Tuesday, November 3, 2009

Landlocked African countries pin their hopes on EASSy cable

By MICHAEL OUMA - The East African - Monday, November 2 2009

The 10,800 kilometre long East African Submarine System (EASSy), to be complete in March before going live in June 2010, is set to provide fibre optic Internet connectivity to most of the landlocked countries in the continent, unlike its competitors who serve coastline countries.

The cable, to cost $263 million, is to provide connectivity to, among other landlocked African countries, Botswana, Rwanda, Burundi, Uganda, DRC, Zambia, Zimbabwe, Swaziland and Lesotho.

Most of the nine landlocked countries have contributed to EASSy through the West Indian Ocean Cable Company (WIOCC) consortium, formed by 12 telecoms operators from the continent to pool financial resources for EASSy’s implementation.

WIOCC, with a 30 per cent shareholding in EASSy, comprises Botswana’s Telecommunications Corporation, Burundi’s U-Com, Djibouti Telecom, Kenya’s Telkom Orange, Lesotho’s Telecommunications Authority, TDM of Mozambique, Nigeria’s Gilat Satcom, the Seychelles government as well as Somalia Dalkom.

Its other members are Zanzibar Telecom of Tanzania and Uganda Telecom with the World Bank and International Finance Corporation providing a grant to finance implementation.

According to WIOCC chief commercial officer James Wekesa, EASSy ensures expertise and stability as it is a public–private partnership, adding that “EASSy’s developmental objectives are the delivery of open access, competition, non-discriminatory low-cost bandwidth pricing.”

“Carrier involvement in EASSy guarantees the financial success of the cable, as customers and traffic are guaranteed as they are players in the business,” he said.

International bandwidth prices are set to fall next year as WIOCC capacity becomes available when EASSy lands on the East African coast.

Multiple systems will bring much needed network diversity and resilience and greater competition,” said Mr Wekesa.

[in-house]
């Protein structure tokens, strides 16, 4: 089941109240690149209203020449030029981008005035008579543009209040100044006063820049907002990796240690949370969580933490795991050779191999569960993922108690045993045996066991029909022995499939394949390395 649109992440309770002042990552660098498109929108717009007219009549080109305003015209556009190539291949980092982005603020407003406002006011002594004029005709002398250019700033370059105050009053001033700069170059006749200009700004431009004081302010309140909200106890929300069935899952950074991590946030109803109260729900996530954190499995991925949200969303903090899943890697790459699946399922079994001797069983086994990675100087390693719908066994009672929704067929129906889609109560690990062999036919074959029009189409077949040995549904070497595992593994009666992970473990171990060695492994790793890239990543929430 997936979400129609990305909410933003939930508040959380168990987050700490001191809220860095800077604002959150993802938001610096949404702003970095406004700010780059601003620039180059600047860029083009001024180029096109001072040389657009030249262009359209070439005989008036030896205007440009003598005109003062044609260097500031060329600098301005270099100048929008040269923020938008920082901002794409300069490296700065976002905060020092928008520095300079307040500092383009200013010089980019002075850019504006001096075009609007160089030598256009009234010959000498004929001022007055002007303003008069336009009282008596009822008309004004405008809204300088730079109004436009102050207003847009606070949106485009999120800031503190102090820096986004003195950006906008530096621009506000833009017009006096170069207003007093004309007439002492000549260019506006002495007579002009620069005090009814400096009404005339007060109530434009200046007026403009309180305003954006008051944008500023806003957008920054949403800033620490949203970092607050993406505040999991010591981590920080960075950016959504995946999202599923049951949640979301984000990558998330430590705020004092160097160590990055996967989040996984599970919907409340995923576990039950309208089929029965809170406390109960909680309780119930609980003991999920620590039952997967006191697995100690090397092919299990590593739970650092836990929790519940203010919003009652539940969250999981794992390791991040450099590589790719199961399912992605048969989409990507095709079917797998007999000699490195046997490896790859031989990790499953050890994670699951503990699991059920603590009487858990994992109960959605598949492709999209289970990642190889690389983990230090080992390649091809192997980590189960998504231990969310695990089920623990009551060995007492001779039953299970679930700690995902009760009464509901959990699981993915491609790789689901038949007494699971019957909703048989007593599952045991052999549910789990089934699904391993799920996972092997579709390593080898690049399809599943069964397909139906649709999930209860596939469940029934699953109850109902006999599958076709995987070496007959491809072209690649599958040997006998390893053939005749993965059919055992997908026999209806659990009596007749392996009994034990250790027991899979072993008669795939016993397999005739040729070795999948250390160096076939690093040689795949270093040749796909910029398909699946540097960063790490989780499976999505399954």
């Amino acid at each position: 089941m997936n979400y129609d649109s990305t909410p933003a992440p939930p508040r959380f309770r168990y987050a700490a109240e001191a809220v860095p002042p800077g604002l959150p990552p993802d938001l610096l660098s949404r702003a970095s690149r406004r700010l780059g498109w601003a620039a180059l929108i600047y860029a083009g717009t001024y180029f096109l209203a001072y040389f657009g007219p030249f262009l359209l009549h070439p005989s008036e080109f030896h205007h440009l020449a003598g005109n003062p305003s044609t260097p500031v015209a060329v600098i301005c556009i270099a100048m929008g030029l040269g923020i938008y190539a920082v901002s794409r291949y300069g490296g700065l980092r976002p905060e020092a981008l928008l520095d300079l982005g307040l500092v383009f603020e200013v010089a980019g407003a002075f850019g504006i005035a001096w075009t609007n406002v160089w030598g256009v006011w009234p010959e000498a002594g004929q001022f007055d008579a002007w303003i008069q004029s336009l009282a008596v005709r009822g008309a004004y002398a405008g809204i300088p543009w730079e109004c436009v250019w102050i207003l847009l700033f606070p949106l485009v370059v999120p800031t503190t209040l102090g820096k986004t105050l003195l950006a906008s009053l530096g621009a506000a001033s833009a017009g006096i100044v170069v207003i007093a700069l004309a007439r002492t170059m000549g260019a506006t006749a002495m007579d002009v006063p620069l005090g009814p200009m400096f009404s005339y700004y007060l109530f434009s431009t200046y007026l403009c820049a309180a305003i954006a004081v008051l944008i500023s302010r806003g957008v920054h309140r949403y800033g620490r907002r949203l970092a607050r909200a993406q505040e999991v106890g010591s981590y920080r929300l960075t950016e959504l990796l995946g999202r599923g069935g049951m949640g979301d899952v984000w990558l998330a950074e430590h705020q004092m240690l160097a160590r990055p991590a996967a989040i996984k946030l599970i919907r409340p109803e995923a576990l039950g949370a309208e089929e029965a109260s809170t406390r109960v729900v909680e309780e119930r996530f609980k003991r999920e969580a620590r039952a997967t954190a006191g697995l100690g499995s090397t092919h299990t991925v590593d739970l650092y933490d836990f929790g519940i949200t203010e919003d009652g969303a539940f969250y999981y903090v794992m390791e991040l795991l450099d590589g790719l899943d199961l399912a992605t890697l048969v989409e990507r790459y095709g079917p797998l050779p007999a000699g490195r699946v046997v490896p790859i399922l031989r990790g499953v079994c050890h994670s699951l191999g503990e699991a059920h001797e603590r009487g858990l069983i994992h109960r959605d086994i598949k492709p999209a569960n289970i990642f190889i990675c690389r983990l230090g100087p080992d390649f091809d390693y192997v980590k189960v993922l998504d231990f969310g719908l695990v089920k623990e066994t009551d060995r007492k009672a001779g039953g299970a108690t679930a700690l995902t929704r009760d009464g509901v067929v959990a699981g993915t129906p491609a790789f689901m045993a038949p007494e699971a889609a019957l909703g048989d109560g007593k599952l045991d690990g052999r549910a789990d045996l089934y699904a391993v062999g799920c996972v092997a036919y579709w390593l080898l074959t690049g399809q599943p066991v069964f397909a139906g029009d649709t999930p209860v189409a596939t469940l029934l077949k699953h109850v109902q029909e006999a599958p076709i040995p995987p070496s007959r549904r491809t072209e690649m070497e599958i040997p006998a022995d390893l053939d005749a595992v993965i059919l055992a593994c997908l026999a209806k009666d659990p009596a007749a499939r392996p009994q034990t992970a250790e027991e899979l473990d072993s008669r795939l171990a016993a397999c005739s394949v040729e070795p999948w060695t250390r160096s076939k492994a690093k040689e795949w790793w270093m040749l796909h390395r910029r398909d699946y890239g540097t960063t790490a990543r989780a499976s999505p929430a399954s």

The cable runs from Mtunzini in South Africa to Port Sudan in Sudan, with landing stations in Maputo (Mozambique), Toliary (Madagascar), Moroni (Comoros), Dar es Salaam (Tanzania), Mombasa (Kenya) and Djibouti.

Nine landing points means EASSy has the highest number of stations for any of the three cables in the region,” said Mr Wekesa, adding that the cable’s “collapsed ring” ensures that traffic is rerouted to alternative routes whenever and wherever there is a disconnection in the cable due to cuts or equipment failure.

Unlike Teams and Seacom, EASSy intends to differentiate itself by offering relatively more flexible terms and pricing to its clients.

“While Seacom has set a minimum volume of bandwidth that can be bought, EASSy has flexible contracts according to one’s bandwidth capacity needs ranging from one month up to 10 years, which can be serviced through monthly or yearly payments, with a one-off installation fee,” said Mr Wekesa.

He adds that bandwidth price on EASSy is to be “set at about one-third of the rates currently charged by other service providers,” adding that “Seacom might even have to buy bulk bandwidth from EASSy then sell to its clients.”

EASSy, which has 92 per cent of its shareholding being held by African telecoms operators, has had to grapple with competing interests of its various shareholders, leading to delays in implementation.

One of the concerns that have lead to delays in EASSy implementation was that South Africa wanted to own a substantial part of the cable, a position that caused disquiet among the other members of the WIOCC consortium.